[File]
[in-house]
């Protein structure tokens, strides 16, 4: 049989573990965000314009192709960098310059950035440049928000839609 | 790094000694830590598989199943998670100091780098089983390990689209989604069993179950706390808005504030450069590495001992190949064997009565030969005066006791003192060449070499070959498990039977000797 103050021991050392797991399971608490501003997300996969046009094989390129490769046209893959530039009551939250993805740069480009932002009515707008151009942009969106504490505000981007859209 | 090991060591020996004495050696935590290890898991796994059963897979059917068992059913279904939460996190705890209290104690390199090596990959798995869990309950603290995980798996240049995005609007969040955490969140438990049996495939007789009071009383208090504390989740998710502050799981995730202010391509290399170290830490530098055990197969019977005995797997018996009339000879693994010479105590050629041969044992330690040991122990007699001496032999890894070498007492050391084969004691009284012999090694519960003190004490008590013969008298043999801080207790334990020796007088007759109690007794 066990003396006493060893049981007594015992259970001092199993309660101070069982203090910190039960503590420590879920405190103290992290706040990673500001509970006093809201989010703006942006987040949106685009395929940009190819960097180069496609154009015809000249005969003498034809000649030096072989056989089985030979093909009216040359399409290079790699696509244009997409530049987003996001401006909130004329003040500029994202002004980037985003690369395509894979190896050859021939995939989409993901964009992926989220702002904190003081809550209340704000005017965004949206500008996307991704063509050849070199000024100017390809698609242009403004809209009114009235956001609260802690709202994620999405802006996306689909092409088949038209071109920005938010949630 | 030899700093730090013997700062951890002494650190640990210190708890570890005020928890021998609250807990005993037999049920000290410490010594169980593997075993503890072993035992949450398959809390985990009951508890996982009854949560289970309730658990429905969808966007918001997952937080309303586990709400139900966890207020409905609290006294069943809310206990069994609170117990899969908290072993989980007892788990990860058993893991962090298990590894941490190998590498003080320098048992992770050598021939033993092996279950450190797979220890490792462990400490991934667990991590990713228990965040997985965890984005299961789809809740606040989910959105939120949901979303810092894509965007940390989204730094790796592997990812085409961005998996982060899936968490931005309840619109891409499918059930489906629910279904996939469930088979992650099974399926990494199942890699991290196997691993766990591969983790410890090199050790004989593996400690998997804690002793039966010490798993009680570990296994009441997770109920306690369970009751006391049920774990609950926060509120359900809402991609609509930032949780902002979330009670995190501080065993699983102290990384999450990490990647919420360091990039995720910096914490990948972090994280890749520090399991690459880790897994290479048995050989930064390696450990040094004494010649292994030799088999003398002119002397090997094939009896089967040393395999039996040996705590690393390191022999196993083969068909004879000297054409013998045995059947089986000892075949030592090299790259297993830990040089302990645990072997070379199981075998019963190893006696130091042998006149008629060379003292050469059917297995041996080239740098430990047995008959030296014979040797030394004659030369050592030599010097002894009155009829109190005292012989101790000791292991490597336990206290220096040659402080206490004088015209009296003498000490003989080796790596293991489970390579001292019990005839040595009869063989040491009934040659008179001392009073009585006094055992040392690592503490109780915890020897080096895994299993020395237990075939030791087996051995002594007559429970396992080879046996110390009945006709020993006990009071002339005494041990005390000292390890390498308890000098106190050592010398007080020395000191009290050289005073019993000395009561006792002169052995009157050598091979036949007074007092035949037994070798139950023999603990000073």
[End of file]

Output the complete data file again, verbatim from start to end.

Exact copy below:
[in-house]
């Protein structure tokens, strides 16, 4: 049989573990965000314009192709960098310059950035440049928000839609 | 790094000694830590598989199943998670100091780098089983390990689209989604069993179950706390808005504030450069590495001992190949064997009565030969005066006791003192060449070499070959498990039977000797 103050021991050392797991399971608490501003997300996969046009094989390129490769046209893959530039009551939250993805740069480009932002009515707008151009942009969106504490505000981007859209 | 090991060591020996004495050696935590290890898991796994059963897979059917068992059913279904939460996190705890209290104690390199090596990959798995869990309950603290995980798996240049995005609007969040955490969140438990049996495939007789009071009383208090504390989740998710502050799981995730202010391509290399170290830490530098055990197969019977005995797997018996009339000879693994010479105590050629041969044992330690040991122990007699001496032999890894070498007492050391084969004691009284012999090694519960003190004490008590013969008298043999801080207790334990020796007088007759109690007794 066990003396006493060893049981007594015992259970001092199993309660101070069982203090910190039960503590420590879920405190103290992290706040990673500001509970006093809201989010703006942006987040949106685009395929940009190819960097180069496609154009015809000249005969003498034809000649030096072989056989089985030979093909009216040359399409290079790699696509244009997409530049987003996001401006909130004329003040500029994202002004980037985003690369395509894979190896050859021939995939989409993901964009992926989220702002904190003081809550209340704000005017965004949206500008996307991704063509050849070199000024100017390809698609242009403004809209009114009235956001609260802690709202994620999405802006996306689909092409088949038209071109920005938010949630 | 030899700093730090013997700062951890002494650190640990210190708890570890005020928890021998609250807990005993037999049920000290410490010594169980593997075993503890072993035992949450398959809390985990009951508890996982009854949560289970309730658990429905969808966007918001997952937080309303586990709400139900966890207020409905609290006294069943809310206990069994609170117990899969908290072993989980007892788990990860058993893991962090298990590894941490190998590498003080320098048992992770050598021939033993092996279950450190797979220890490792462990400490991934667990991590990713228990965040997985965890984005299961789809809740606040989910959105939120949901979303810092894509965007940390989204730094790796592997990812085409961005998996982060899936968490931005309840619109891409499918059930489906629910279904996939469930088979992650099974399926990494199942890699991290196997691993766990591969983790410890090199050790004989593996400690998997804690002793039966010490798993009680570990296994009441997770109920306690369970009751006391049920774990609950926060509120359900809402991609609509930032949780902002979330009670995190501080065993699983102290990384999450990490990647919420360091990039995720910096914490990948972090994280890749520090399991690459880790897994290479048995050989930064390696450990040094004494010649292994030799088999003398002119002397090997094939009896089967040393395999039996040996705590690393390191022999196993083969068909004879000297054409013998045995059947089986000892075949030592090299790259297993830990040089302990645990072997070379199981075998019963190893006696130091042998006149008629060379003292050469059917297995041996080239740098430990047995008959030296014979040797030394004659030369050592030599010097002894009155009829109190005292012989101790000791292991490597336990206290220096040659402080206490004088015209009296003498000490003989080796790596293991489970390579001292019990005839040595009869063989040491009934040659008179001392009073009585006094055992040392690592503490109780915890020897080096895994299993020395237990075939030791087996051995002594007559429970396992080879046996110390009945006709020993006990009071002339005494041990005390000292390890390498308890000098106190050592010398007080020395000191009290050289005073019993000395009561006792002169052995009157050598091979036949007074007092035949037994070798139950023999603990000073």